Practitioners are often a bit worried about asking for advice, but there really are people out there who are willing to help. When you come from an NHS background where you have more than likely worked as part of a multidisciplinary team, working alone in your aesthetics clinic can feel quite isolating. Reaching out to other practitioners, joining medical aesthetic forums and attending local meetings will really help you learn, and is a great way to network.
I have a fantastic network of medical aesthetic colleagues who are so supportive, and every single one of us is always happy to answer any questions or give advice.
What’s the most important thing you’ve learnt since becoming an Aesthetic Nurse?
It’s ok to have your own style and say who you are and what you want to offer. Just because everyone else is offering a certain trend, doesn’t mean you have to if it doesn’t suit your skill set or your ethos.
Also, it’s ok to go out and ask your patients what they want from you. You want your patients to feel themselves and be comfortable and confident, so it’s important that you are too.
Use your platform to educate the public about medical aesthetics and what they should look for when researching a clinic or a treatment.
I would also say, don’t worry if you don’t have a flood of patients through your door when you first start out. It takes time! Use those early months to develop your skills and build your reputation. Develop your social media presence, as this is so important in this industry. Show your personality, your work ethic and why someone should choose you.
What treatment could you not live without?
I’d have to say midface volumisation as it can really transform your face. Many patients, during their consultations, will say they feel they look old and tired. By adding filler to the cheek and midface you can really make someone look so much fresher. I had my first treatment a year ago and I don’t know why I didn’t get it sooner.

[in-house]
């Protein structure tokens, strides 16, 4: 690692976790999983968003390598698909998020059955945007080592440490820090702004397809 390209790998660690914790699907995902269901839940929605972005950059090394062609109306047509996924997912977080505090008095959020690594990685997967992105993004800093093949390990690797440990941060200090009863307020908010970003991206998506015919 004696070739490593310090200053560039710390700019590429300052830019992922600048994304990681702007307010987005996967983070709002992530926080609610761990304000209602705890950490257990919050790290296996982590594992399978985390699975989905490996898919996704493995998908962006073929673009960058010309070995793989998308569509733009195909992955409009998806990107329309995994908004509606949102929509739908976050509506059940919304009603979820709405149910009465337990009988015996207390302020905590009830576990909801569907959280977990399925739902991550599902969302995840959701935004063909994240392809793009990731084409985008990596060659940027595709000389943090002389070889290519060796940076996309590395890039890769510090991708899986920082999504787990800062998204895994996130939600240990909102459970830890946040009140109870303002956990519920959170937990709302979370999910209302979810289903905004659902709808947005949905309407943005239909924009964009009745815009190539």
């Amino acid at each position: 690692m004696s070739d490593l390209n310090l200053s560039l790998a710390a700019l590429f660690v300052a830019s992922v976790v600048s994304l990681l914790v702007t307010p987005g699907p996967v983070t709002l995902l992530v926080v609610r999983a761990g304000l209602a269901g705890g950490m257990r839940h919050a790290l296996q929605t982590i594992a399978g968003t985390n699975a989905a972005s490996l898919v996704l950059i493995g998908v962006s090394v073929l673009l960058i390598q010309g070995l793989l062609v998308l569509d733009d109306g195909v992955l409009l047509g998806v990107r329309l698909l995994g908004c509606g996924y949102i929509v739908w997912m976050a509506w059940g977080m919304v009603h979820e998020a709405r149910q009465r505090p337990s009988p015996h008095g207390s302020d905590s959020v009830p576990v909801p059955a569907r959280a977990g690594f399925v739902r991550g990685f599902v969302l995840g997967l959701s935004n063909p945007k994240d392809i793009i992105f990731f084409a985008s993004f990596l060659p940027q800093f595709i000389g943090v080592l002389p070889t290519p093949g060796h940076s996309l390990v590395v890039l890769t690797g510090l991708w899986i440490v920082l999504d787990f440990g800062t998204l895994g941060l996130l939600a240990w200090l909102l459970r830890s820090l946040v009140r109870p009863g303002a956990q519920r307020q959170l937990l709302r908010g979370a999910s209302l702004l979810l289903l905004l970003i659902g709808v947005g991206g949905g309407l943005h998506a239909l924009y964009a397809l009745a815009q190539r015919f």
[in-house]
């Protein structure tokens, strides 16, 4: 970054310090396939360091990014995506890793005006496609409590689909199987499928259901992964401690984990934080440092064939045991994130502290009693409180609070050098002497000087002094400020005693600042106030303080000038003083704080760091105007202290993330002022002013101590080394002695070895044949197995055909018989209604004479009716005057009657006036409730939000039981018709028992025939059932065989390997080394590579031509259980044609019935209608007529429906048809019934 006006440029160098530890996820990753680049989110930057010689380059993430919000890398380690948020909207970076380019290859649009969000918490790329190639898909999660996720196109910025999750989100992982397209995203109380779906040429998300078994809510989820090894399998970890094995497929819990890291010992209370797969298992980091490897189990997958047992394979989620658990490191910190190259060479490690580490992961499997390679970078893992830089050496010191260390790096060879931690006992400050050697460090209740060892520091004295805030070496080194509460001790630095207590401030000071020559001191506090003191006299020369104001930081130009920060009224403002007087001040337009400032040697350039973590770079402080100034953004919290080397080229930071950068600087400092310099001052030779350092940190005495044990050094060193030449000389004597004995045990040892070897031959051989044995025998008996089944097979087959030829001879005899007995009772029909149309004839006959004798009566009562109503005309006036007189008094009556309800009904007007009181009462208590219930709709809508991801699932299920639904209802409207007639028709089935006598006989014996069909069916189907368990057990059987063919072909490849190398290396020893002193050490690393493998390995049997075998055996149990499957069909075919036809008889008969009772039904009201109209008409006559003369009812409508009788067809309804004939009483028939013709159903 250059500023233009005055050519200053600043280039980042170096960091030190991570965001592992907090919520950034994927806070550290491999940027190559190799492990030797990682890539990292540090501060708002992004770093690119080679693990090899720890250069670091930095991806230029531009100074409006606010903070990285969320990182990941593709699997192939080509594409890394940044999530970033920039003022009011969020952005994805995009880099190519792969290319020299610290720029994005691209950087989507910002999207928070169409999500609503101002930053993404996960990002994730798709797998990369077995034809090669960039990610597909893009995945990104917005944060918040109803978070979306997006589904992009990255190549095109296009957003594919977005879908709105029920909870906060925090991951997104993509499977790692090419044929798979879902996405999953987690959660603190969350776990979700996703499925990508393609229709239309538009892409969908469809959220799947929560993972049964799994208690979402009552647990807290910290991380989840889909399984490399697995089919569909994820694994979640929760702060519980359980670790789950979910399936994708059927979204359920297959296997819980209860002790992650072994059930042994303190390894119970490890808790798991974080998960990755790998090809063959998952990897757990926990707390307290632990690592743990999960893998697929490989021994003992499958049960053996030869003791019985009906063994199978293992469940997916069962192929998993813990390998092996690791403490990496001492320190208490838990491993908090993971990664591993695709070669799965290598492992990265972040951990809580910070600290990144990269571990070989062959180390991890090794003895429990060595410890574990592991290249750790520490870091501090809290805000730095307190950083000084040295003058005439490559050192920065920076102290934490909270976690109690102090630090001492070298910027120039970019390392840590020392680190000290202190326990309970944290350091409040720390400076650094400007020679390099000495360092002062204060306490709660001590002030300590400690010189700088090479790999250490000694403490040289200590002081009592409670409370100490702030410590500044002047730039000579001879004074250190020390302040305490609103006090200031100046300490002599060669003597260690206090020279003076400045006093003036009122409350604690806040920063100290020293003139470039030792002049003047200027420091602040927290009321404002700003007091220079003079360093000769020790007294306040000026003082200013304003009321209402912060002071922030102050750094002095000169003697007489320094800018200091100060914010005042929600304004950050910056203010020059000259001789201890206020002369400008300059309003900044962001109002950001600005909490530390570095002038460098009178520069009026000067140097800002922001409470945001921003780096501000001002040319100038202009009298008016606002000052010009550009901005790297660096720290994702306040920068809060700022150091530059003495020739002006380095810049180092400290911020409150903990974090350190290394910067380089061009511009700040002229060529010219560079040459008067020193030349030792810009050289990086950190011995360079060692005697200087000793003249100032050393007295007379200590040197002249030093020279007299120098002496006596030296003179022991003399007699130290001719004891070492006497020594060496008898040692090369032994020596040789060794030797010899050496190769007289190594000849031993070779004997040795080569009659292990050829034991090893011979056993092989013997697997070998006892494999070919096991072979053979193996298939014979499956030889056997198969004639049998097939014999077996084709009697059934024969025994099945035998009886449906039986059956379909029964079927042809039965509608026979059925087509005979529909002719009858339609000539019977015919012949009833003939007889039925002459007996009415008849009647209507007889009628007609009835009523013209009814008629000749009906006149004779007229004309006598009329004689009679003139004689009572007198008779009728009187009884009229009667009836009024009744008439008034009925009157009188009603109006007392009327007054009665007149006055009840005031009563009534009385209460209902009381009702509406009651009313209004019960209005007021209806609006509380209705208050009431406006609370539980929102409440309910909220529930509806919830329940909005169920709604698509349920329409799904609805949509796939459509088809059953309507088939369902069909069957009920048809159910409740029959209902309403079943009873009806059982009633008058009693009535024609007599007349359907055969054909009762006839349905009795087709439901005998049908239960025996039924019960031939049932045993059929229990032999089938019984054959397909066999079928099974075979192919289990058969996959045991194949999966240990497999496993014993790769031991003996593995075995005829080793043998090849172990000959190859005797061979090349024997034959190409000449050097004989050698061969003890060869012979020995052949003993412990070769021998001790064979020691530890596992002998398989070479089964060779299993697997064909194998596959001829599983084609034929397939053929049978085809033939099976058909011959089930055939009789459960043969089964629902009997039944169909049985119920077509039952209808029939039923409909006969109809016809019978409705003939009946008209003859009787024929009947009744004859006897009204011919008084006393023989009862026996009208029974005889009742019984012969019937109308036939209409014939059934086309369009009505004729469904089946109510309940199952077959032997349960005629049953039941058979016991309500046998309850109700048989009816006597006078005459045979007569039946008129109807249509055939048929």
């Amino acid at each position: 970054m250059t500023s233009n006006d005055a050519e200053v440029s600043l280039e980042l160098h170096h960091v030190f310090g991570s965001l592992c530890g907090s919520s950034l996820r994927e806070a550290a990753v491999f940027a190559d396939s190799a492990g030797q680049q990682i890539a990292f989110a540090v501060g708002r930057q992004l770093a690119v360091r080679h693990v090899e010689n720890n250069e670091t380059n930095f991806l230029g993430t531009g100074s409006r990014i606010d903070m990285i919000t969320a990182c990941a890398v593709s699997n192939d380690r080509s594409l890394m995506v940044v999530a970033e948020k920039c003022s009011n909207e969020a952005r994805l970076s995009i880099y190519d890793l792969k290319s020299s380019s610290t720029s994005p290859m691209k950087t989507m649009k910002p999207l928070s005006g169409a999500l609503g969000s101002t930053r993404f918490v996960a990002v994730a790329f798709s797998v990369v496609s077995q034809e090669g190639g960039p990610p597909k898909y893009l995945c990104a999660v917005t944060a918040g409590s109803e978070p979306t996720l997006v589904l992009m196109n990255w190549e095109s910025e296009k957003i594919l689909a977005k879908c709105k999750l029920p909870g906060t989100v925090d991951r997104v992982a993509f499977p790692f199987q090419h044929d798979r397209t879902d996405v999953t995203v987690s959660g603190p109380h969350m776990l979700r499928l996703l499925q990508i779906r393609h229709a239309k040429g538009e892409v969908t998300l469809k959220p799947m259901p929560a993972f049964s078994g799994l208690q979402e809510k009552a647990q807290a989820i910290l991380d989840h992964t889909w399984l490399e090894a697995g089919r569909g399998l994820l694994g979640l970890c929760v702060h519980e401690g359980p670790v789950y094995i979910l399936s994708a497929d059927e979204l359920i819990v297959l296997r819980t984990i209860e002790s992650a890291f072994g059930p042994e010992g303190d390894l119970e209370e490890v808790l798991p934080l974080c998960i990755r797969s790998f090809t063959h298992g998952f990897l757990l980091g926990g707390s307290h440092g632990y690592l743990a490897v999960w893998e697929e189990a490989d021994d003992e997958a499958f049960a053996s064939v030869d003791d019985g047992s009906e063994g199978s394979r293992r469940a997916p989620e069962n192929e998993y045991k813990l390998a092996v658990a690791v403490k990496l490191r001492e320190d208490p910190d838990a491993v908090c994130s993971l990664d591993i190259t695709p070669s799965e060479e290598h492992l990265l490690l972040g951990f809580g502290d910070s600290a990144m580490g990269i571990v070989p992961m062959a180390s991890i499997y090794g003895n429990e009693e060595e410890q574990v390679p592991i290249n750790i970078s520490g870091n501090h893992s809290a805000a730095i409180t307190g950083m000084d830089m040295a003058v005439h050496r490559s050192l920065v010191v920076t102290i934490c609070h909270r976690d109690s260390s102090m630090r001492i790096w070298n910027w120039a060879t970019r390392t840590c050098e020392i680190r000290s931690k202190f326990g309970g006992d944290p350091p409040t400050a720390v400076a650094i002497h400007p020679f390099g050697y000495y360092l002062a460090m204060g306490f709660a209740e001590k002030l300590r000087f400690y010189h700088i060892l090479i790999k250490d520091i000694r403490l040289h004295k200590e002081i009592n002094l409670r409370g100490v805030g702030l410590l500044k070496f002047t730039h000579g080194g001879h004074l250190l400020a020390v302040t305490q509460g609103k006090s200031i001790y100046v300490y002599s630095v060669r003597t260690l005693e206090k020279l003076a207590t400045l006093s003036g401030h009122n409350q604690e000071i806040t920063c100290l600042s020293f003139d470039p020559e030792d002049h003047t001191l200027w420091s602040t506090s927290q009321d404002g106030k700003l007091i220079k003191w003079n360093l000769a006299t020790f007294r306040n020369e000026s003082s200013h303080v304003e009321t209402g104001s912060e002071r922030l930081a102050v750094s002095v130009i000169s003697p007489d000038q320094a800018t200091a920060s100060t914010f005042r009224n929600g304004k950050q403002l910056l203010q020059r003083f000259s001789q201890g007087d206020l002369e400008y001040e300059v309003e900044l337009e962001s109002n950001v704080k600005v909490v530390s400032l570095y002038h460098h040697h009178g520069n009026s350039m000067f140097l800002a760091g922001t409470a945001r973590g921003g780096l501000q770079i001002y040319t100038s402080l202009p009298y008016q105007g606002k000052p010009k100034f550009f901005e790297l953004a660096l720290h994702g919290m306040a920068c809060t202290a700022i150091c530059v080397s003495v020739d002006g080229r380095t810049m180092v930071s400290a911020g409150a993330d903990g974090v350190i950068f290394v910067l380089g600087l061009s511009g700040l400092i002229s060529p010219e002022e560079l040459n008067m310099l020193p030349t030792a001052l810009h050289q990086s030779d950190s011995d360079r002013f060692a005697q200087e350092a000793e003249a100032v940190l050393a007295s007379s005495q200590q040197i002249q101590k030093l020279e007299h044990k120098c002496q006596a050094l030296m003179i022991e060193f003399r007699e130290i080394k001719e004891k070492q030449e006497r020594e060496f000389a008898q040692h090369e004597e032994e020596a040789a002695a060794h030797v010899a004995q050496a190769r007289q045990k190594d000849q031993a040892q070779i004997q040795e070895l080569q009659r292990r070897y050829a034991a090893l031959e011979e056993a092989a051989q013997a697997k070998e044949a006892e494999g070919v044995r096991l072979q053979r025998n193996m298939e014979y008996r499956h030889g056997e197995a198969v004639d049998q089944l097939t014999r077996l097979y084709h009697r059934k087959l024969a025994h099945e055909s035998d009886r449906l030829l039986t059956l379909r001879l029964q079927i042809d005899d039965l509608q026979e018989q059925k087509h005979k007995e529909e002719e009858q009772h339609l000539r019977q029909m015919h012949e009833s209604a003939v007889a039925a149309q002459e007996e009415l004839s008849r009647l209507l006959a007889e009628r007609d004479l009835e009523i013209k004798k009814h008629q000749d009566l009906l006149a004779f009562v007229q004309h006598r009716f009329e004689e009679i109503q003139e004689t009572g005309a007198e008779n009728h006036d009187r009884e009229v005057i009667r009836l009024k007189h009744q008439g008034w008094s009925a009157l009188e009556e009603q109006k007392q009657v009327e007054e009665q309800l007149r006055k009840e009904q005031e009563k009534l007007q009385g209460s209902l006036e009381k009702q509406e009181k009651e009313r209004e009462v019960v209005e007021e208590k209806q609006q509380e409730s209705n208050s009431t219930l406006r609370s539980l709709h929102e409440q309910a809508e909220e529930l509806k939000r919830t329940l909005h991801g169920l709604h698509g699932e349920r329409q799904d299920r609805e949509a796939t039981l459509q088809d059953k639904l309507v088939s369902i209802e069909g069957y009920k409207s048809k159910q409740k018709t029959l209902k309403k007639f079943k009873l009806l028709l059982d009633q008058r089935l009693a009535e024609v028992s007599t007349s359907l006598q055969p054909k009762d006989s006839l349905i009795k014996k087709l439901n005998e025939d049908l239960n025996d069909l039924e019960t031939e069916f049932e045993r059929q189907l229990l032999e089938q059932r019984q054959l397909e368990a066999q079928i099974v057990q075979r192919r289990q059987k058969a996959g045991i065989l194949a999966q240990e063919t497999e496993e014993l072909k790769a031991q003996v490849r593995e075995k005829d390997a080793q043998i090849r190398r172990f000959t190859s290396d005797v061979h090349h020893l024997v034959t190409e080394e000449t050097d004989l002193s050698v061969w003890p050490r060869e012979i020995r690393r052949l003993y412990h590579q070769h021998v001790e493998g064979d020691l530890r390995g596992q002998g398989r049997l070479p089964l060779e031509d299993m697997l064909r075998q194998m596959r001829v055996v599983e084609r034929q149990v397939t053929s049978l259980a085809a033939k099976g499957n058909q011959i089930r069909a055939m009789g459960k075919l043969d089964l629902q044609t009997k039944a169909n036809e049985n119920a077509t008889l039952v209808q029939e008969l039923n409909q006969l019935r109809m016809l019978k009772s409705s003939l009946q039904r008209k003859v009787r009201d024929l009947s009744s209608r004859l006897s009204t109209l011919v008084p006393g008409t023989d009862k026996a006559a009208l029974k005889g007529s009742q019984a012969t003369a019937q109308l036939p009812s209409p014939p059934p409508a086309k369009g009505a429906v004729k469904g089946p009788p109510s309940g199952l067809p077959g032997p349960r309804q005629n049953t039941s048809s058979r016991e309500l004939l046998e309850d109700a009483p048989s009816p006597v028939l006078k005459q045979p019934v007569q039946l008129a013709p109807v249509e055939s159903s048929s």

Also, I definitely couldn’t live without Botox - it is absolutely my favourite injectable treatment.
What’s been the biggest challenge of starting out and how did you overcome it?
My biggest challenge was my confidence in my own skills. The responsibility that comes with injecting someone’s face can be daunting and can be quite overwhelming in the beginning.
You see so many amazing practitioners, all these fantastic medics who are creating wonderful results for people and you do think, “Will I ever be like that?” But I just focused on developing my skills, continued to invest in training, asked for advice from more experienced practitioners and soon my confidence in my own skills grew. It just takes time.
With regards to business, I think a lot of medics would have the same thoughts. Coming from this caring, medical background, business seems so complicated; there’s so much to learn. How do you deal with accounts? How do you set up a business? What are the rules and regs? What I’ve learnt is that you just have to ask.
You can run a business it just takes time.